By Staff Writer
Companies can't expect employees to be productive if they do not communicate with them, says Dawn Metcalfe
Executives in the Middle East fail to communicate with employees as they spend too much time “hiding in offices” and worrying about finances, according to Dawn Metcalfe, managing director at Dubai-based training and coaching company PDSi MEA.
Speaking at the Arabian Business Forum as part of the panel Better Staff: How to Keep Your Team Motivated and at the Top of Their Game, Metcalfe said,"[Executives] go into their offices and they’re worried about the numbers and processes - they forgot about the people, and that’s the problem.
"All failure comes from people, and all success comes from people too. It comes from the decisions we make and the way we execute them… The finances are a result of what your people do.
"These are people who want to be successful and they want their organisations to be successful. So they read the books, they listen to [consultants]… but when push comes to shove, [communicating with employees] is not where they spend their time. They go and hide in [offices]…” she said.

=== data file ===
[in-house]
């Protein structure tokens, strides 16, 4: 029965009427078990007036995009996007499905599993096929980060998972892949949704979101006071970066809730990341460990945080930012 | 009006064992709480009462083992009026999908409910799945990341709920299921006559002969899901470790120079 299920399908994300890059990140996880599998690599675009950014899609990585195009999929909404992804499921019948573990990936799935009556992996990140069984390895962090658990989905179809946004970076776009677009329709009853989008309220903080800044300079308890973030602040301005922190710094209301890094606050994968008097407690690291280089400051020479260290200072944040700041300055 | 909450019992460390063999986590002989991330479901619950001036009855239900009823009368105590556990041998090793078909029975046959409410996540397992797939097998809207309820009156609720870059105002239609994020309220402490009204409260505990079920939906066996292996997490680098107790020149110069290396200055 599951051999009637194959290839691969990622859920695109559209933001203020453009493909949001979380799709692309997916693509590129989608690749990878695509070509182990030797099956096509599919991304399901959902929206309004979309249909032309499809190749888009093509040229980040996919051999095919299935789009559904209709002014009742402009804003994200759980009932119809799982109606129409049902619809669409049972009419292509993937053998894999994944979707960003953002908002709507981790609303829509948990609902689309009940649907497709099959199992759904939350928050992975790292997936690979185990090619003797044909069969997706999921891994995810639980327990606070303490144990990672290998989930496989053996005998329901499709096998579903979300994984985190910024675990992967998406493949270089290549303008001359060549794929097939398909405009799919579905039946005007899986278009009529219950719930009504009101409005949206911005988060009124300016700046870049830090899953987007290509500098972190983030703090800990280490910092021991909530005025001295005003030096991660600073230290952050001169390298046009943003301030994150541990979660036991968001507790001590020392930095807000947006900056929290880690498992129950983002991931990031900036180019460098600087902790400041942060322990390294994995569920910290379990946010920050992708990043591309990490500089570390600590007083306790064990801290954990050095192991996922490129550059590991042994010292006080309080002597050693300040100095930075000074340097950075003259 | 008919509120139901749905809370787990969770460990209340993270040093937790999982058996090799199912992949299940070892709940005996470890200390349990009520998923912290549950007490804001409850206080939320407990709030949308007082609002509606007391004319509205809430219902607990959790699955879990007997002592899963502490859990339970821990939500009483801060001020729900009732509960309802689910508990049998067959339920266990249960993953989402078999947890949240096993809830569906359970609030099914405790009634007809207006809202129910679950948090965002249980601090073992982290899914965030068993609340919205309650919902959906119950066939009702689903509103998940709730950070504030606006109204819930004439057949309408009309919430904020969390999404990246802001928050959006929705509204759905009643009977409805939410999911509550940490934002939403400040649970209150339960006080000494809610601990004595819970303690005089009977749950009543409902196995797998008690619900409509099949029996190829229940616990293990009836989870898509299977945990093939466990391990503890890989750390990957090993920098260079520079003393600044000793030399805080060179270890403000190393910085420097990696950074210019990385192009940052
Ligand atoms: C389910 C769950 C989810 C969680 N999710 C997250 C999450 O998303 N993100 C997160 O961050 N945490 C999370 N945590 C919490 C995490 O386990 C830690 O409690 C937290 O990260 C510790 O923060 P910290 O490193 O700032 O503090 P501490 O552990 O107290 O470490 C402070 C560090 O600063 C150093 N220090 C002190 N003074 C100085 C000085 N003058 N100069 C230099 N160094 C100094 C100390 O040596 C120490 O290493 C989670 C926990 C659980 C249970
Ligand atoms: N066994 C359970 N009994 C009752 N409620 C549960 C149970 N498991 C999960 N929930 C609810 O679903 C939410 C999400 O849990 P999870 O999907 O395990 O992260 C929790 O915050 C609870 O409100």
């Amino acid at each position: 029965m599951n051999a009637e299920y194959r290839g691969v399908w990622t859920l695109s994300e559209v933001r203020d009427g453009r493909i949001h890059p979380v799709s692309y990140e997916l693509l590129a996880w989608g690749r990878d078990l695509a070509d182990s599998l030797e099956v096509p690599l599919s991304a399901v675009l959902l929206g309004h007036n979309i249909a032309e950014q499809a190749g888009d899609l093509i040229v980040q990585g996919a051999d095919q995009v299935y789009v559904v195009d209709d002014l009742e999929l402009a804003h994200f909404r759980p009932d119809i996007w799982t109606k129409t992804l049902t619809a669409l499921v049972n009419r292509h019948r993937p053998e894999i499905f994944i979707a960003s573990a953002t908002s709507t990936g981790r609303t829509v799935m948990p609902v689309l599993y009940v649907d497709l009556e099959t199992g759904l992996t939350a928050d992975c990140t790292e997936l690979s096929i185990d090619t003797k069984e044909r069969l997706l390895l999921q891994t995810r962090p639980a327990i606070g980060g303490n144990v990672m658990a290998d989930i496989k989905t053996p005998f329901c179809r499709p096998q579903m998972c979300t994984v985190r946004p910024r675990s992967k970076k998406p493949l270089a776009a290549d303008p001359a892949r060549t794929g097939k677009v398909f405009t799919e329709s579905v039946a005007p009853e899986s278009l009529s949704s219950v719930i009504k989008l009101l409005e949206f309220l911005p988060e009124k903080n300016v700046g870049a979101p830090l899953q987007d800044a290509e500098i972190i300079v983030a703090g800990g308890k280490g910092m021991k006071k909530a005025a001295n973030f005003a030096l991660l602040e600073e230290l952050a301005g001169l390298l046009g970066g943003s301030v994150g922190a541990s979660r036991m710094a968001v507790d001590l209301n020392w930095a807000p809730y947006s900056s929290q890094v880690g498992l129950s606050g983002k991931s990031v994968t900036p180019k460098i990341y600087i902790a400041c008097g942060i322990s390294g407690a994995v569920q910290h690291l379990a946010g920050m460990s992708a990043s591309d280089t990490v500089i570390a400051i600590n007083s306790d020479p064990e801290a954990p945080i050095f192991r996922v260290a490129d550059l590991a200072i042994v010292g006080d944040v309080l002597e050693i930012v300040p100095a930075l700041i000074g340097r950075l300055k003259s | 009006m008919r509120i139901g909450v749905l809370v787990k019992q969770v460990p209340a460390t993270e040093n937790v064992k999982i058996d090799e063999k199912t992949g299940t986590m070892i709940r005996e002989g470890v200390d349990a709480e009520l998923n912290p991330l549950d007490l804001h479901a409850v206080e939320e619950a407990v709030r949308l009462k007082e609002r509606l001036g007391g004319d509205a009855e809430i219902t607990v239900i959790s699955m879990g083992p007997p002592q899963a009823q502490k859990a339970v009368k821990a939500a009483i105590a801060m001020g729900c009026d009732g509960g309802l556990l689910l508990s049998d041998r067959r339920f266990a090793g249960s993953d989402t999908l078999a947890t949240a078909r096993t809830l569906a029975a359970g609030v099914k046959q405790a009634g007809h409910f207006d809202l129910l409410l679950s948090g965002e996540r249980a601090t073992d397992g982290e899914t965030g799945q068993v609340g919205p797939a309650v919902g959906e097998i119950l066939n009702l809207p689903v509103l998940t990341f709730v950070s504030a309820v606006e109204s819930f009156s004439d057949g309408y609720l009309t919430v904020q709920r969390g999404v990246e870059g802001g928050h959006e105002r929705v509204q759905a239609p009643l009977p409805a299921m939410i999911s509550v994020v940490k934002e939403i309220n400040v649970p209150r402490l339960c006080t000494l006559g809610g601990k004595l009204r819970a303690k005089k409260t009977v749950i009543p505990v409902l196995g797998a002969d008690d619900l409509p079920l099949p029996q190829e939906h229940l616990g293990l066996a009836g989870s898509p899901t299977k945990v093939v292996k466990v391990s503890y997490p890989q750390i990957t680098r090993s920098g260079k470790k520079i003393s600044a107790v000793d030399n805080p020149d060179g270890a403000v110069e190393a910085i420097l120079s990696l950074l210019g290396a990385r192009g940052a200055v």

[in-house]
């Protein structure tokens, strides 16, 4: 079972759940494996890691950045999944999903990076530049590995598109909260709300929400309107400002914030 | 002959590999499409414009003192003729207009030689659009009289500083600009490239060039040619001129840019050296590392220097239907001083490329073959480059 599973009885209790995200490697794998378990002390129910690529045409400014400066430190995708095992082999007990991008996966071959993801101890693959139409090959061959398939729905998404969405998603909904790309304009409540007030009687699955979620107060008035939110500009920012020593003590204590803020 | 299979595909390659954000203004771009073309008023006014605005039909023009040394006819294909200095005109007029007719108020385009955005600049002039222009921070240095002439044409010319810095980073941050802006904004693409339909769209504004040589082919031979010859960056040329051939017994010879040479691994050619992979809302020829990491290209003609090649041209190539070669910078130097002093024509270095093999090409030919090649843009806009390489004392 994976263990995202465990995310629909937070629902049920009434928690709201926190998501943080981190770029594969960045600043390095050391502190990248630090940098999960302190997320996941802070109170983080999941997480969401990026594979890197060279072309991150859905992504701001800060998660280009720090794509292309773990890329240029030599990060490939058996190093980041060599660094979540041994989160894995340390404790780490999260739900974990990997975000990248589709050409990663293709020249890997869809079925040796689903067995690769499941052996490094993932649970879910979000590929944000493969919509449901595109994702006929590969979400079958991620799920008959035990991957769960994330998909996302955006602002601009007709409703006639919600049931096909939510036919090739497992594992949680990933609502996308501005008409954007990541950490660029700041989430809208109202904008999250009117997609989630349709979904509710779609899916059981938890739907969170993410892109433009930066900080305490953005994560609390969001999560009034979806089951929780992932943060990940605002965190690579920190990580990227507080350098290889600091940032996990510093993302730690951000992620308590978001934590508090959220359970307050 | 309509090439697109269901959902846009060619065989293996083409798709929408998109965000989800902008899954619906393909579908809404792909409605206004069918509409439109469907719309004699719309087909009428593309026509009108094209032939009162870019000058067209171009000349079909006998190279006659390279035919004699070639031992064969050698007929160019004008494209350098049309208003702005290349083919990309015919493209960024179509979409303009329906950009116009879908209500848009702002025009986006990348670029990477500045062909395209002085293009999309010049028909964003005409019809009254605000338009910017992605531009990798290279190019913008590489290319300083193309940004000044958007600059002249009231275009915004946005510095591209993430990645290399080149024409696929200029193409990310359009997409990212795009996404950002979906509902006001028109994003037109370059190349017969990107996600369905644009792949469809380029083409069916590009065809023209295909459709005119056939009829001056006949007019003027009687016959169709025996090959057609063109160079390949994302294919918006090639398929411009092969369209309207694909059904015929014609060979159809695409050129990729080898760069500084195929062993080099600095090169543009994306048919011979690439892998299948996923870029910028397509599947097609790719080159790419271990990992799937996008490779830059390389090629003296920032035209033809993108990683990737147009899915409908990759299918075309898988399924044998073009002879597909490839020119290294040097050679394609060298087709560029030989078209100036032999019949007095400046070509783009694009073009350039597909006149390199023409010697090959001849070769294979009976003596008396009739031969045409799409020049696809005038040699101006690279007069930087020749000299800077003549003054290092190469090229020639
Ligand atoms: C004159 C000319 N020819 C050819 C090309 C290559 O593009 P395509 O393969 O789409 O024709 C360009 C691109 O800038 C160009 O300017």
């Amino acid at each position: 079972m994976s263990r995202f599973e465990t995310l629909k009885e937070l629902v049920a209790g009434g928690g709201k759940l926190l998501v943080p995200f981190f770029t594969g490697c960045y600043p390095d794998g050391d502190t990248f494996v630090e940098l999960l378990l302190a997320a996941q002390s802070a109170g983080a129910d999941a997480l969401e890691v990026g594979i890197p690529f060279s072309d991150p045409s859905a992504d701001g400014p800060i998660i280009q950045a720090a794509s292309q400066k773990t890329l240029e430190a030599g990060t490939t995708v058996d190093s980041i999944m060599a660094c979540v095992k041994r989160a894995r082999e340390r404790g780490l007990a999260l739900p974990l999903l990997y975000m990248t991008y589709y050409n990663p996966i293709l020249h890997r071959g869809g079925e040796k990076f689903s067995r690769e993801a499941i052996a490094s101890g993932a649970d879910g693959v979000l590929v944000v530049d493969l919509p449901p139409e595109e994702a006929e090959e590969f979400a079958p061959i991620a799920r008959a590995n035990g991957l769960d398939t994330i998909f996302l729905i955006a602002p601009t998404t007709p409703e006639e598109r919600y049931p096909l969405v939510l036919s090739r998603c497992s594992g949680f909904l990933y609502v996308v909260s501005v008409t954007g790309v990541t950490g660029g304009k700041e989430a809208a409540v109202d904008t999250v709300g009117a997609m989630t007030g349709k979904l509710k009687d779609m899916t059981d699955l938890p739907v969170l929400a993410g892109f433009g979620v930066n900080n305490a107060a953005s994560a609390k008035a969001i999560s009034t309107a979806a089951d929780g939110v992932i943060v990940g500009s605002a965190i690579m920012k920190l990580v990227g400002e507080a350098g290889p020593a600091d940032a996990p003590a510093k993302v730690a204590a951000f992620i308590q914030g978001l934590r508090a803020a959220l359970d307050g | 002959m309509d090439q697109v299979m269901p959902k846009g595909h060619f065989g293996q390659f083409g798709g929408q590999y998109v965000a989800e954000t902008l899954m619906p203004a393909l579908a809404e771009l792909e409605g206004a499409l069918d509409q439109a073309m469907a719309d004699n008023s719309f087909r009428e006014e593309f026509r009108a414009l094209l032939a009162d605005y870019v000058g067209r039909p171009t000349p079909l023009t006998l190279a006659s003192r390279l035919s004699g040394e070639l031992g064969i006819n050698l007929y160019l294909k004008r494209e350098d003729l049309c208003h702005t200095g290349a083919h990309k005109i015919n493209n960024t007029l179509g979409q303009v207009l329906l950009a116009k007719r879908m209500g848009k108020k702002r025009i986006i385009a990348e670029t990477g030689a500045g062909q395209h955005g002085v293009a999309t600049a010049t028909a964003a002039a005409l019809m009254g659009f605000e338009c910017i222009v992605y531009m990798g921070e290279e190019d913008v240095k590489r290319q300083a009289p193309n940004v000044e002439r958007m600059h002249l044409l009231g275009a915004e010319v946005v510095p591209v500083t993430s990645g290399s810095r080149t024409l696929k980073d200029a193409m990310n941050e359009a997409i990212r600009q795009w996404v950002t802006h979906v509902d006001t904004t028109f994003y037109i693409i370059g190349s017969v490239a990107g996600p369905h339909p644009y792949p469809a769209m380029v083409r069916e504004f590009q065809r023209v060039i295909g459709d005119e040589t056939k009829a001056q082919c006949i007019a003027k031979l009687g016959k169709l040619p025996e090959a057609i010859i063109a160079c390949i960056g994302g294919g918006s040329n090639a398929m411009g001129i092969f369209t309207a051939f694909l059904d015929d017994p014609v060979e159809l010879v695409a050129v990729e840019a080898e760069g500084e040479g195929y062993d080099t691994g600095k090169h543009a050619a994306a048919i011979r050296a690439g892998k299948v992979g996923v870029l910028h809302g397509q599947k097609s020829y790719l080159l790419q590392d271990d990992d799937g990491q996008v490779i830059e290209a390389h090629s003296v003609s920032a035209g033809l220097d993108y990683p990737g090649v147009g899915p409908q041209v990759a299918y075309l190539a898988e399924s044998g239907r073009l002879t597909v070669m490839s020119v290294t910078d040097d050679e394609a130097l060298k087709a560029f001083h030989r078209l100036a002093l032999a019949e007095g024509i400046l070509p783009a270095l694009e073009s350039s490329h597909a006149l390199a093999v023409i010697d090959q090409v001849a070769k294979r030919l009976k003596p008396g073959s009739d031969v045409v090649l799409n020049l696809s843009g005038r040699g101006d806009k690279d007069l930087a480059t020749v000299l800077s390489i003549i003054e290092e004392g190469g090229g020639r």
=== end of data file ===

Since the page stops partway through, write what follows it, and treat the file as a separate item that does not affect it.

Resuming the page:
Metcalfe said executives cannot expect employees to be productive if they do not communicate with them.
"If you don’t say to people, 'thank you, well done,’ they’re going to get annoyed with you. They will go to somebody who does. Let's not talk about motivation, it's boring. If you start talking to senior people about motivation, they start rolling their eyes. Let's talk about productivity. Every single time, it’s about productivity. And you don’t get productivity unless the people around you are telling you the truth every single time,” she said.
Dr Michael Burchell, CEO of Great Place to Work Middle East, said organisations must address employees’ concerns including their own personal development.
"There are a couple things we know from our research that we know like fundamentally, in great workplaces, people trust the people they work for… Organisations that want to create an inclusive environment… must think about how to have conversations with employees and also answer key questions: what am I doing and why does it matter? Do I feel valued? How am I doing?
“People want to know [if they’re performing] positively or not so well, and finally [the question] where am I headed? What is my path here? Most executives run to their offices not thinking of how to have these conversations and not answering these. These questions are significant. Most organisations, managers, leaders run to their offices and don’t know how to have those conversations,” he said.